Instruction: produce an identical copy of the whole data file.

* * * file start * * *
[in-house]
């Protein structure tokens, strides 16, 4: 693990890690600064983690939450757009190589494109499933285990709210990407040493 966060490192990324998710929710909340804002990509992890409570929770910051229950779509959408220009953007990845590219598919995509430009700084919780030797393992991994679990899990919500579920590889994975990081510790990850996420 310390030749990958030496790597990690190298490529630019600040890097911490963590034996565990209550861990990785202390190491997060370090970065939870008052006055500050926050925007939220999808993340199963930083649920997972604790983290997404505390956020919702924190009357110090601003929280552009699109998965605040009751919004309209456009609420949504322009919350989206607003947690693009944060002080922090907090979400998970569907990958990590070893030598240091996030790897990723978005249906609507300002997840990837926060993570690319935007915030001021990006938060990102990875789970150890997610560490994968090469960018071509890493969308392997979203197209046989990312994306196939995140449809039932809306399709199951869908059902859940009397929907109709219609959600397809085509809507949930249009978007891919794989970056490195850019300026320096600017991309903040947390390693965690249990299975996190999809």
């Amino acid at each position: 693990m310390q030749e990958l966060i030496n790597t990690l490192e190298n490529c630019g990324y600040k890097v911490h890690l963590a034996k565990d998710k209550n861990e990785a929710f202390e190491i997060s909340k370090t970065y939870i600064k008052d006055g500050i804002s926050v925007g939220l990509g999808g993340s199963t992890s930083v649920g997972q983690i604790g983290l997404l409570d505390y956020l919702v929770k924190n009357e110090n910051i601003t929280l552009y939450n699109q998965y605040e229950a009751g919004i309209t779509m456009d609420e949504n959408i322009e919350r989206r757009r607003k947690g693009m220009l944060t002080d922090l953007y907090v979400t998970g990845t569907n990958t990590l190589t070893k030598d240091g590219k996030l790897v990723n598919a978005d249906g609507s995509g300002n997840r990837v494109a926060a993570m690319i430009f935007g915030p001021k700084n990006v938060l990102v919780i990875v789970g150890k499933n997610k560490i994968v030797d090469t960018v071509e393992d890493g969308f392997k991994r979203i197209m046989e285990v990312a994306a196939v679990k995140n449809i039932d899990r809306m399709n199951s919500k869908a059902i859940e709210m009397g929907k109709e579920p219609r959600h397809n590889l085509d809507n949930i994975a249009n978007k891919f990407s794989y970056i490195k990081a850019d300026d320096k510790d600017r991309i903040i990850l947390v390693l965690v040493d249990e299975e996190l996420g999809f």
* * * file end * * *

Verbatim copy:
[in-house]
């Protein structure tokens, strides 16, 4: 693990890690600064983690939450757009190589494109499933285990709210990407040493 966060490192990324998710929710909340804002990509992890409570929770910051229950779509959408220009953007990845590219598919995509430009700084919780030797393992991994679990899990919500579920590889994975990081510790990850996420 310390030749990958030496790597990690190298490529630019600040890097911490963590034996565990209550861990990785202390190491997060370090970065939870008052006055500050926050925007939220999808993340199963930083649920997972604790983290997404505390956020919702924190009357110090601003929280552009699109998965605040009751919004309209456009609420949504322009919350989206607003947690693009944060002080922090907090979400998970569907990958990590070893030598240091996030790897990723978005249906609507300002997840990837926060993570690319935007915030001021990006938060990102990875789970150890997610560490994968090469960018071509890493969308392997979203197209046989990312994306196939995140449809039932809306399709199951869908059902859940009397929907109709219609959600397809085509809507949930249009978007891919794989970056490195850019300026320096600017991309903040947390390693965690249990299975996190999809």
């Amino acid at each position: 693990m310390q030749e990958l966060i030496n790597t990690l490192e190298n490529c630019g990324y600040k890097v911490h890690l963590a034996k565990d998710k209550n861990e990785a929710f202390e190491i997060s909340k370090t970065y939870i600064k008052d006055g500050i804002s926050v925007g939220l990509g999808g993340s199963t992890s930083v649920g997972q983690i604790g983290l997404l409570d505390y956020l919702v929770k924190n009357e110090n910051i601003t929280l552009y939450n699109q998965y605040e229950a009751g919004i309209t779509m456009d609420e949504n959408i322009e919350r989206r757009r607003k947690g693009m220009l944060t002080d922090l953007y907090v979400t998970g990845t569907n990958t990590l190589t070893k030598d240091g590219k996030l790897v990723n598919a978005d249906g609507s995509g300002n997840r990837v494109a926060a993570m690319i430009f935007g915030p001021k700084n990006v938060l990102v919780i990875v789970g150890k499933n997610k560490i994968v030797d090469t960018v071509e393992d890493g969308f392997k991994r979203i197209m046989e285990v990312a994306a196939v679990k995140n449809i039932d899990r809306m399709n199951s919500k869908a059902i859940e709210m009397g929907k109709e579920p219609r959600h397809n590889l085509d809507n949930i994975a249009n978007k891919f990407s794989y970056i490195k990081a850019d300026d320096k510790d600017r991309i903040i990850l947390v390693l965690v040493d249990e299975e996190l996420g999809f």